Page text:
There is no chance that someone can override it through logic or reason

Sunday, May 16th, 2021

Most people transition in and out of paralysis multiple times per night, Charles Duhigg explains (in The Power of Habit), but some experience switching errors and end up sleepwalking:

“Sleepwalking is a reminder that wake and sleep are not mutually exclusive,” Mark Mahowald, a professor of neurology at the University of Minnesota and a pioneer in understanding sleep behaviors, told me. “The part of your brain that monitors your behavior is asleep, but the parts capable of very complex activities are awake. The problem is that there’s nothing guiding the brain except for basic patterns, your most basic habits. You follow what exists in your head, because you’re not capable of making a choice.”


Sleepwalkers can behave in complex ways — for instance, they can open their eyes, see, move around, and drive a car or cook a meal — all while essentially unconscious, because the parts of their brain associated with seeing, walking, driving, and cooking can function while they are asleep without input from the brain’s more advanced regions, such as the prefrontal cortex.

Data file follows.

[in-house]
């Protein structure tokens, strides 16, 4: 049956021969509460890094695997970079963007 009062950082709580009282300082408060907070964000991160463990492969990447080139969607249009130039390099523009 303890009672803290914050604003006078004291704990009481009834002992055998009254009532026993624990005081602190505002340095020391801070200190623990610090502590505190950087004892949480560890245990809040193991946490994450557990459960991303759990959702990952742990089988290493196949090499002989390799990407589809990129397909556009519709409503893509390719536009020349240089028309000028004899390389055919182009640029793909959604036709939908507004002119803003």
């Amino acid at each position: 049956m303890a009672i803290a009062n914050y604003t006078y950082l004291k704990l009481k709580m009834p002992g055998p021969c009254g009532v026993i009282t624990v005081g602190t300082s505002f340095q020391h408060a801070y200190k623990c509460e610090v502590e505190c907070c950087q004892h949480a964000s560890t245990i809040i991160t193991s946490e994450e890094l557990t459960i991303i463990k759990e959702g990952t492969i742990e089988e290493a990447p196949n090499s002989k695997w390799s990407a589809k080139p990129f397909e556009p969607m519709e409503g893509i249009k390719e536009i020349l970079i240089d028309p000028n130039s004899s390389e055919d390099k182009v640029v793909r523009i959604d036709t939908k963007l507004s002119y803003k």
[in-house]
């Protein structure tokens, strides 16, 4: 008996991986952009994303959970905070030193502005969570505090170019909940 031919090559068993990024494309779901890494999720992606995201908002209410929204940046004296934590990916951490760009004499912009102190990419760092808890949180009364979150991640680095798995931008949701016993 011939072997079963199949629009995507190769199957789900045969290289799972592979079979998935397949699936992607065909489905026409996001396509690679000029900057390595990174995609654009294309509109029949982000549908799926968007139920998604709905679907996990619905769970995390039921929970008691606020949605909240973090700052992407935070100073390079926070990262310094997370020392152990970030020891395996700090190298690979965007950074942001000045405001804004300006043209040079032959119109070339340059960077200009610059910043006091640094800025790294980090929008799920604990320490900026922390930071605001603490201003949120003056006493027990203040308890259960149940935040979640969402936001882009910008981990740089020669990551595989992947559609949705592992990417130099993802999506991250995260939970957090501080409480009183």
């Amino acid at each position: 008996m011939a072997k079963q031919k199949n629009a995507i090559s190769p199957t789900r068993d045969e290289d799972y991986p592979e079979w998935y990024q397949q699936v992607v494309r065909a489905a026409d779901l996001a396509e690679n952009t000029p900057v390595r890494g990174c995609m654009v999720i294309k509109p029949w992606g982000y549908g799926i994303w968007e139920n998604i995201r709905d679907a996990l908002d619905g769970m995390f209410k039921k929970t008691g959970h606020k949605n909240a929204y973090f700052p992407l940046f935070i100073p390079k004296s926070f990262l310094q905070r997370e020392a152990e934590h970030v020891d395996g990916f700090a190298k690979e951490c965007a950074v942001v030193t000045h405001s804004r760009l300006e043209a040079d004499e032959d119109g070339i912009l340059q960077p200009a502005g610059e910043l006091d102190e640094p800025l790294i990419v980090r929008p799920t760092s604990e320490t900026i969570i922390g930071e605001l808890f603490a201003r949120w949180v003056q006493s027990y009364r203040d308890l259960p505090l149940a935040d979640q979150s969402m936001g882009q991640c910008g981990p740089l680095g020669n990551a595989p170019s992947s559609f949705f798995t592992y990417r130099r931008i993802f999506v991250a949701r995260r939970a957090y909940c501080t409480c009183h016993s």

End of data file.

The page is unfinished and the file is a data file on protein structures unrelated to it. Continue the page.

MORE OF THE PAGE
However, as scientists have examined the brains of sleepwalkers, they’ve found a distinction between sleepwalking — in which people might leave their beds and start acting out their dreams or other mild impulses — and something called sleep terrors. When a sleep terror occurs, the activity inside people’s brains is markedly different from when they are awake, semi-conscious, or even sleepwalking.


Because sleep deactivates the prefrontal cortex and other high cognition areas, when a sleep terror habit is triggered, there is no possibility of conscious intervention. If the fight-or-flight habit is cued by a sleep terror, there is no chance that someone can override it through logic or reason.

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